The Complete Aliens Book Review: Omnibus – Vol. 1

Get Three Times the Aliens Without Having To Admit Alien 3 Existed!

The Complete Aliens Omnibus - Vol. 1
I’m going to go out on a limb here and say that you know about Aliens. Capital A. The ones made famous in 1979 by Ridley Scott, H.R. Giger, and Sigourney Weaver.


They’re actually besties, the Aliens and Sig.

It’s no surprise that the franchise got spin offs in all sorts of media outlets. You may have seen the movies where they ostensibly fight Predators. You’ve had the chance to blast Xenomorphs in arcades and on your home consoles (ironically, Alien 3 was kind of an awesome Genesis port unlike Colonial Marines). And you might also have read up on some of the adventures versus the Aliens in the old Dark Horse comic runs like I did. If you didn’t that’s okay. Aliens Omnibus, Vol. 1 will let you amend that if you’re of a mind to read them in novel form.


The Setup


You know the jist already: The Company (usually, Weyland Yutani, but this time, Bionational) wants those sweet, sweet alien lifeforms for pure capitalist purposes. When life gives you something that will kill and or impregnate then kill with a success rate so close to 100% … you, I dunno, go catch one to use on your enemies before they can impregnate or kill you? All I know is that the company is willing to do a lot per the Alien and Aliens movies to get their hands on them for study and eventual profit. We all know how it went down on LV-426.

Their extended universe fiction goes a little deeper into further consequence.

Vol. 1 largely pertains to two folks who have survived a similar encounter to Ellen Ripley’s – they were on a backwater colony world with the misfortune to have xenomorphs on it. Wilkes is the marine who came home as the USMC’s sole surviving marine, and young Billie was the only colony survivor. Only when they got home, Wilkes got sent to prison after drugs and alcohol failed to drive the experience out of mind, and Billie never quite took to the brainwashing that powers that be thought would keep the whole encounter quiet. Re-united after a new Xenomorph encounter near earth sets corporations vying for control of the beasts for their own ends, they find themselves on the next USMC ship out to the believed Alien homeworld to collect specimens. As one might expect when dealing with an apex predator such as the Xenomorphs and the treachery of megacorps and the interference of the religious fanatics who believe the Aliens are divine, things go pear-shaped in as bloody a fashion as you’d expect.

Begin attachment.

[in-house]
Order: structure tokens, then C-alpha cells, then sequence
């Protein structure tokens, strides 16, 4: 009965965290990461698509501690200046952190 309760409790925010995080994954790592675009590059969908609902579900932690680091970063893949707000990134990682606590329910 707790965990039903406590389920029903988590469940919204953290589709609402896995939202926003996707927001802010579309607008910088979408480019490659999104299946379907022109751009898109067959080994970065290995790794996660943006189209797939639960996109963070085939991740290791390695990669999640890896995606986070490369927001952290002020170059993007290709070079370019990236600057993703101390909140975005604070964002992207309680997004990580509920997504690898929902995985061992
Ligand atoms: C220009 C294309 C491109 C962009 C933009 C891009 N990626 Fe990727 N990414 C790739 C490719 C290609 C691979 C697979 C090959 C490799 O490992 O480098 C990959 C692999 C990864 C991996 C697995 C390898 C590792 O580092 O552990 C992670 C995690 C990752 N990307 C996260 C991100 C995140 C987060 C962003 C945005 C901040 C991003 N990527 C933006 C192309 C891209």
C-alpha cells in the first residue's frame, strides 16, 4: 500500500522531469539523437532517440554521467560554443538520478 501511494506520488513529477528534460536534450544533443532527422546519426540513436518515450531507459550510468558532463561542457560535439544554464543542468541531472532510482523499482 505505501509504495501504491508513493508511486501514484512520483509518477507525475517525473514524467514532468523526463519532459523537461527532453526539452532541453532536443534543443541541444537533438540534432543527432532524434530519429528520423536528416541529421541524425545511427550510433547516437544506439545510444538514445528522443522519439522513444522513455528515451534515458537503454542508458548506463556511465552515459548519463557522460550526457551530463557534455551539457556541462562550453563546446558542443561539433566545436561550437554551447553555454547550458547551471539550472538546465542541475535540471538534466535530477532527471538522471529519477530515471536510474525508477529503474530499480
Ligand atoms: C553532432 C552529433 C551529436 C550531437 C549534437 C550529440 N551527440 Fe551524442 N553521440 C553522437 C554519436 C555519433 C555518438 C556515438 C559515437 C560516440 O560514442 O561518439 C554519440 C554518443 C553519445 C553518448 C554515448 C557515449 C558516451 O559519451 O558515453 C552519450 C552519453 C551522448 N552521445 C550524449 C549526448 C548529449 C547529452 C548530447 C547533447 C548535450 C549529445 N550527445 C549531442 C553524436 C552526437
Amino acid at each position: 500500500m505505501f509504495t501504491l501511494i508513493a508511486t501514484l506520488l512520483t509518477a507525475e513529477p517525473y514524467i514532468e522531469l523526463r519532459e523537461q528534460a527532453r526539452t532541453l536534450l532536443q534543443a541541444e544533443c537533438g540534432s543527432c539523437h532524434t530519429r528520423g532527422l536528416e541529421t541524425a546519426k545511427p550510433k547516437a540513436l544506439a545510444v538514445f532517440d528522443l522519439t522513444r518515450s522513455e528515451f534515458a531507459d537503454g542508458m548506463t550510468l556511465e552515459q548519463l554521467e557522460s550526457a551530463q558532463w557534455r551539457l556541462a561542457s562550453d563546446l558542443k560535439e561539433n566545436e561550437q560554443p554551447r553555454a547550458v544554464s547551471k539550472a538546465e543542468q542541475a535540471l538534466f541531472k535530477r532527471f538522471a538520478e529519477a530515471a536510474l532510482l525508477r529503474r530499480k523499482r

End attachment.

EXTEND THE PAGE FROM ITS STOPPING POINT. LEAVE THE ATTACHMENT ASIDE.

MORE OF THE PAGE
The Good


Well, what it comes down to is do you need more Aliens in your che… life? If so, this will surely give you exactly that. Steve and Stephani Perry have served up for you a mostly faithful adaptation of the old comics of the nineties. There are facehuggers. There are synthetics. There is corporate skullduggery and there are pulse rifles. So you get more adventure on alien worlds, as well as a rapidly deteriorating situation on earth that will bring back the main heroine of the Aliens universe – Ellen Ripley.